Love of people and place is virtuous. It is good to love one's family, and love of one's family easily extends to a love of nation, which is largely an extension of the family. One way to honor my mother and father (and grandmother and grandfather, etc.) is to honor the land in which I was born. Cultivating love of people and place is an application of the fifth commandment, among other things.

A few more notes on the SBC Guideposts sex abuse report, now that the SBC annual meeting has come and gone:

 [In 2007, I wrote this essay for a compilation of articles on Reformational liturgy. The project was going to be edited by the late Gregg Strawbridge. Gregg had already edited books of essays on baptism and paedocommunion, so the book on liturgy would complete the trilogy. Alas, too many other contributors got sidetracked and the project never fully materialized. I was pleased with my essay and would be glad for it to get a wider reading. My aim was to survey the background to Reformed worship to demonstrate the surprising richness of our tradition and look ahead to how biblical theology could further improve and sharpen our worship practices going forward. The essay has been available on our website for along time, but I figure I'd put it on the blog as well.]


Regular church attendance and formal church membership are important biblical teachings.

This is an email I sent to the TPC congregation in October 2009 explaining why we have our baptismal font at the doorway into the sanctuary and why we do our baptisms from the location rather than from the front of the sanctuary. It has a few other details about liturgical practices that might be of interest.


You may notice that we do baptisms at the entrance to the sanctuary.

The placement of the baptismal font at the entry point of the sanctuary is not accidental. It serves an important symbolic purpose. Because baptism is the means by which we enter the church (as virtually all Christians agree; cf. 1 Cor. 12:13 and Westminster Confession 28.1), it makes good sense to keep the font there as a reminder of this truth. Each week as we enter the worship service, passing by the font helps us to remember that we are God's baptized people. We have access to God only because we have been cleansed by the blood of Jesus and have received the outpouring of God's Spirit in baptism. We are invited to draw near to God in the heavenly most holy place "having our hearts sprinkled from an evil conscience and our bodies washed with pure water" (Heb. 10:19-25). In baptism, God ordained us as members of his royal priesthood in Christ so that we are qualified to minister and offer sacrifice in his presence. We are clothed with Christ as our priestly garment (Gal. 3:27-28) and share in his anointing of the Spirit (Acts 2:33, 38).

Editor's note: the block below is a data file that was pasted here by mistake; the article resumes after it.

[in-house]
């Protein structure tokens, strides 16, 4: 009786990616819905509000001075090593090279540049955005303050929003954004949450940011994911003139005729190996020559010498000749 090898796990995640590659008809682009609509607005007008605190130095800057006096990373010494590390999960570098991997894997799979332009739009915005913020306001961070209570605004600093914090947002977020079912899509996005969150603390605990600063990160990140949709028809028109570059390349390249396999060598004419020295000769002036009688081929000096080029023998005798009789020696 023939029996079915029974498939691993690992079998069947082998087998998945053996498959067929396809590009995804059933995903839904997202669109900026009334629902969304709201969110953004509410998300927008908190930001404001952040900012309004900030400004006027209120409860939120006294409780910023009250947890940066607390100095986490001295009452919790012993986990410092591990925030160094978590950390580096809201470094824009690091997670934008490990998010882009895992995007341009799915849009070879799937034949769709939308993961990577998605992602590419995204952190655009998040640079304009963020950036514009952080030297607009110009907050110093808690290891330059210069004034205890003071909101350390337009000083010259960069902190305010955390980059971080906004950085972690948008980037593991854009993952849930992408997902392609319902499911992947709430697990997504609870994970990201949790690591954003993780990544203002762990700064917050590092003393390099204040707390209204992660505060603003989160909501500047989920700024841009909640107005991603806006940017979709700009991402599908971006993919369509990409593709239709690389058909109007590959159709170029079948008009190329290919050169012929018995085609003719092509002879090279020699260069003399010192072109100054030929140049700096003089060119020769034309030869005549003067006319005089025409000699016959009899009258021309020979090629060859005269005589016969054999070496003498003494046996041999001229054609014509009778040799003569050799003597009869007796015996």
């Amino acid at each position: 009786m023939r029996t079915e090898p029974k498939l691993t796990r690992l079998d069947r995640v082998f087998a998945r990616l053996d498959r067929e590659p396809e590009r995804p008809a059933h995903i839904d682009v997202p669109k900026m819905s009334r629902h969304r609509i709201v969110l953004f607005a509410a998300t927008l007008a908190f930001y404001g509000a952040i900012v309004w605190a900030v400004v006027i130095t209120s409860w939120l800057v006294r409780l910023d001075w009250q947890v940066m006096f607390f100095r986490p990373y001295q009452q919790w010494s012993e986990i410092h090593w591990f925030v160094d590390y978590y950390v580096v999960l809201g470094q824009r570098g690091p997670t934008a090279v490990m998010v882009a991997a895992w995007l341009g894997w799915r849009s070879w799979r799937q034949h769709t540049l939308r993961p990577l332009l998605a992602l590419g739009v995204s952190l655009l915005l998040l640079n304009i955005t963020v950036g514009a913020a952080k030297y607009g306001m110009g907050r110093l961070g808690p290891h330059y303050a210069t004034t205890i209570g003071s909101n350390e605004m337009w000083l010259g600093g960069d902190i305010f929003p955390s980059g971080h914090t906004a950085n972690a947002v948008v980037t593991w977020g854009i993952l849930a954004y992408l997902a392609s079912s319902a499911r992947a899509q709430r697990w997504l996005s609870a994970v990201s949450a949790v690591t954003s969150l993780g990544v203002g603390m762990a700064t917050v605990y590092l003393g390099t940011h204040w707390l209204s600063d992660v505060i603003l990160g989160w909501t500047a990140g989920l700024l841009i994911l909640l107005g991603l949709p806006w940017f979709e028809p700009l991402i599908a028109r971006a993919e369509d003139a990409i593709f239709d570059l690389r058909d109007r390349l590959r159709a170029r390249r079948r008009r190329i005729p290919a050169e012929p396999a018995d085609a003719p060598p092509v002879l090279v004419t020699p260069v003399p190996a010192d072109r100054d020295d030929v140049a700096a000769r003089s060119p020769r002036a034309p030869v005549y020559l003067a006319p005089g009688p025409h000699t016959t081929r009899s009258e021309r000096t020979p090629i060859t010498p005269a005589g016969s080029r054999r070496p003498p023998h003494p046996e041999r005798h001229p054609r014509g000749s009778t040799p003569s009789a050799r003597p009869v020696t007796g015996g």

Since baptism is our entry point into the covenant community, it makes sense to have the font and perform baptisms at the church's entrance. In this case, the layout of the church and biblical theology match and reinforce one another. This symbolic practice of performing baptisms at the church entrance traces back to the earliest Christians, and continues to be an architectural feature of many church buildings in many different Christian traditions in our own day. A Lutheran theologian makes the following remark:

While only a bowl is needed for baptism, the font is usually much more elaborate than that in order to emphasize the importance of baptism. Since baptism is the sacrament of initiation or entrance to the church, it is becoming much more common to place the font at the entrance...This position results in excellent symbolism. As worshipers enter church...they pass the font which serves as a visual reminder that we can come into God's presence because our sins have been washed away in baptism (Psalm 24: 3-4). Pushing the font off in a corner should be avoided. Because baptism is important the font should be substantial and have a prominent place of its own.

Liturgical theologian Ken Collins notes the origins of placing the baptismal font at the back of the sanctuary in the first house churches:

In a Roman house, the household’s water source was in the atrium just inside the front door. When early Christians converted a house to a church, that water source became the place where baptisms could take place if it wasn’t possible to baptize outdoors. Even though the position of the baptistery was determined by the existing architecture of the house, it took on a symbolic meaning, because baptism is the entrance to the Christian life.

If you've been in very many older church buildings or cathedrals, you have no doubt seen baptismal fonts placed near the sanctuary's threshhold. In keeping with this long and venerable tradition, we will do our baptisms at the entrance from now on. We know this will be a bit different than what most folks are used to -- and will also require people to crane their necks around to the back to witness the event. But such minor inconveniences are worth it in order to preserve such beautiful and deeply rooted theological symbolism.